Even as the battle in India's streaming market is entering a decisive phase, the Cellular Operators Association of India (COAI), which plays an advisory and advocacy role in the sector, now wants these streaming giants, which have been referred to as large traffic generating (LTG) platforms and application, to share the burden of rising infrastructure costs.

In a white paper, the industry body has called for a fair share of contribution from LTGs to sustain network infrastructure and efficiently manage increasing data traffic. As per the study, pre-2014, which has been classified as pre-OTT era, capex requirements were declining due to steady network capacity requirements. Over 2015-2018, following the introduction of 4G and OTT applications saw a significant rise in capex as investments increased to manage higher data traffic. Post-pandemic, from 2019 to 2023, the capex has been rising, in part owing to spectrum acquisition costs. For instance, in March 2014 (pre-OTT era), the capex of ₹26,341 crore, kept increasing significantly in the following years, with a peak in FY23, where the capex hit around ₹73,922 crore. As per analyst reports, the combined investment of Reliance Jio and Bharti Airtel to strengthen their networks is likely to touch ₹75,000 crore in the current financial year.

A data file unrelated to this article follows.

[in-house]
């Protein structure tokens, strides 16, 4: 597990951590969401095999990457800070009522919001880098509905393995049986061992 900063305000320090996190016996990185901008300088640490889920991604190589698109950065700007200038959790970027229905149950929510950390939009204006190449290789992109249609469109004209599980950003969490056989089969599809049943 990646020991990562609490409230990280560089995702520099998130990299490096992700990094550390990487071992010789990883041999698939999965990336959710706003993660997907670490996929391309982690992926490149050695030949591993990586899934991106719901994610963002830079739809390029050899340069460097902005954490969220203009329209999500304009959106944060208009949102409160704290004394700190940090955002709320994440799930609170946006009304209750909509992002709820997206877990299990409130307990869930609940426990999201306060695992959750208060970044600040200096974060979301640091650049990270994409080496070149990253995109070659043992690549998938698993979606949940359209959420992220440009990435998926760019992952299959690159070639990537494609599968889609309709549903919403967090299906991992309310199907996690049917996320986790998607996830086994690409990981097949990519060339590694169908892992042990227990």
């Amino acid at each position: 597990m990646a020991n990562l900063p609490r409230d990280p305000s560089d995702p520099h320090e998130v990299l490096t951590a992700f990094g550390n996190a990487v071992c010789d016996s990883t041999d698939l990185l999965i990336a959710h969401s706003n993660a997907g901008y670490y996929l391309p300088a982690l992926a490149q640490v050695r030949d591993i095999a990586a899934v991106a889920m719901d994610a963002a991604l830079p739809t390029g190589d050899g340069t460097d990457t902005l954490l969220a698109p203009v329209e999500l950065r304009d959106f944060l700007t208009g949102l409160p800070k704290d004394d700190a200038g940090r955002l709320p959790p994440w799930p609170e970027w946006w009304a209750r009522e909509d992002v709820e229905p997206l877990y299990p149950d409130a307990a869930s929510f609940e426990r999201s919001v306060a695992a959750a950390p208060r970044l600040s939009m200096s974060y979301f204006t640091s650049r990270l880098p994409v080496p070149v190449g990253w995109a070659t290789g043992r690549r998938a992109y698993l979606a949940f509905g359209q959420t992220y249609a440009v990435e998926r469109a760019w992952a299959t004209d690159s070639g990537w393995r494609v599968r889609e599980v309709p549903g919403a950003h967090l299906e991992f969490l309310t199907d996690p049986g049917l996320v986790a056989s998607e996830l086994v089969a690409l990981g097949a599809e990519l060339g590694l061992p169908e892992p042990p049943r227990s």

As per the COAI paper, these LTGs, by consuming significant internet bandwidth, increase network costs without directly contributing to infrastructure expenses, impacting operators' ability to invest in network upgrades, such as 5G. As per TRAI data, volume of total wireless data usage increased from 41,790 petabyte (PB) during the quarter ended March 23 to 44,967 PB for the June 2023 quarter, quarterly rate of growth of 7.60%. Of the total data wireless usage, 2G data usage was 46 PB, 3G data usage was 353 PB, 4G data usage was 42,505 PB and 5G data usage was 2,063 PB. One PB equals 1,024 terabytes (TB) or one million gigabytes (GB).